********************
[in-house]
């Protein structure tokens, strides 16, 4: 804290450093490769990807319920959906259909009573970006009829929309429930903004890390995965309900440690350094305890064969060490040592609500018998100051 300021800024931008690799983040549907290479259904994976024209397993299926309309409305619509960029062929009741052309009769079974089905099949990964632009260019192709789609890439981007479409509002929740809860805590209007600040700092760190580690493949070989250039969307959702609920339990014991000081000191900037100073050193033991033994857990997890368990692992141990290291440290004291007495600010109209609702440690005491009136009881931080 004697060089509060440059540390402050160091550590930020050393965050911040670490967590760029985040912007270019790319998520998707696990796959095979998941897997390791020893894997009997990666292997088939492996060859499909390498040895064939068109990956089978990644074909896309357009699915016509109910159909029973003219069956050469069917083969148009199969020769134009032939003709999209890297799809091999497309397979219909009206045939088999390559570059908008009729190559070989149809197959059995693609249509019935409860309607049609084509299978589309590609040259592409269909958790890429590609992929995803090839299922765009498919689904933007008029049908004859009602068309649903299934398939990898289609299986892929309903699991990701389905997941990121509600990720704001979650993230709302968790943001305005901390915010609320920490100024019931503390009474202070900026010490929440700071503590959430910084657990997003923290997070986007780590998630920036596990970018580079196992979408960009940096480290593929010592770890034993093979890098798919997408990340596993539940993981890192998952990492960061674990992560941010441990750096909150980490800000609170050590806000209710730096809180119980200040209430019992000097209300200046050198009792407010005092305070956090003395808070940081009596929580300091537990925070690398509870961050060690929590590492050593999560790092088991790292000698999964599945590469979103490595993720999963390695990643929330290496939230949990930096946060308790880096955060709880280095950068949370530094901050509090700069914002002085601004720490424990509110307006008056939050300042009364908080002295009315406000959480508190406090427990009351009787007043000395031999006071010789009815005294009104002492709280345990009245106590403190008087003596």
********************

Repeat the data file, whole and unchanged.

[in-house]
């Protein structure tokens, strides 16, 4: 804290450093490769990807319920959906259909009573970006009829929309429930903004890390995965309900440690350094305890064969060490040592609500018998100051 300021800024931008690799983040549907290479259904994976024209397993299926309309409305619509960029062929009741052309009769079974089905099949990964632009260019192709789609890439981007479409509002929740809860805590209007600040700092760190580690493949070989250039969307959702609920339990014991000081000191900037100073050193033991033994857990997890368990692992141990290291440290004291007495600010109209609702440690005491009136009881931080 004697060089509060440059540390402050160091550590930020050393965050911040670490967590760029985040912007270019790319998520998707696990796959095979998941897997390791020893894997009997990666292997088939492996060859499909390498040895064939068109990956089978990644074909896309357009699915016509109910159909029973003219069956050469069917083969148009199969020769134009032939003709999209890297799809091999497309397979219909009206045939088999390559570059908008009729190559070989149809197959059995693609249509019935409860309607049609084509299978589309590609040259592409269909958790890429590609992929995803090839299922765009498919689904933007008029049908004859009602068309649903299934398939990898289609299986892929309903699991990701389905997941990121509600990720704001979650993230709302968790943001305005901390915010609320920490100024019931503390009474202070900026010490929440700071503590959430910084657990997003923290997070986007780590998630920036596990970018580079196992979408960009940096480290593929010592770890034993093979890098798919997408990340596993539940993981890192998952990492960061674990992560941010441990750096909150980490800000609170050590806000209710730096809180119980200040209430019992000097209300200046050198009792407010005092305070956090003395808070940081009596929580300091537990925070690398509870961050060690929590590492050593999560790092088991790292000698999964599945590469979103490595993720999963390695990643929330290496939230949990930096946060308790880096955060709880280095950068949370530094901050509090700069914002002085601004720490424990509110307006008056939050300042009364908080002295009315406000959480508190406090427990009351009787007043000395031999006071010789009815005294009104002492709280345990009245106590403190008087003596």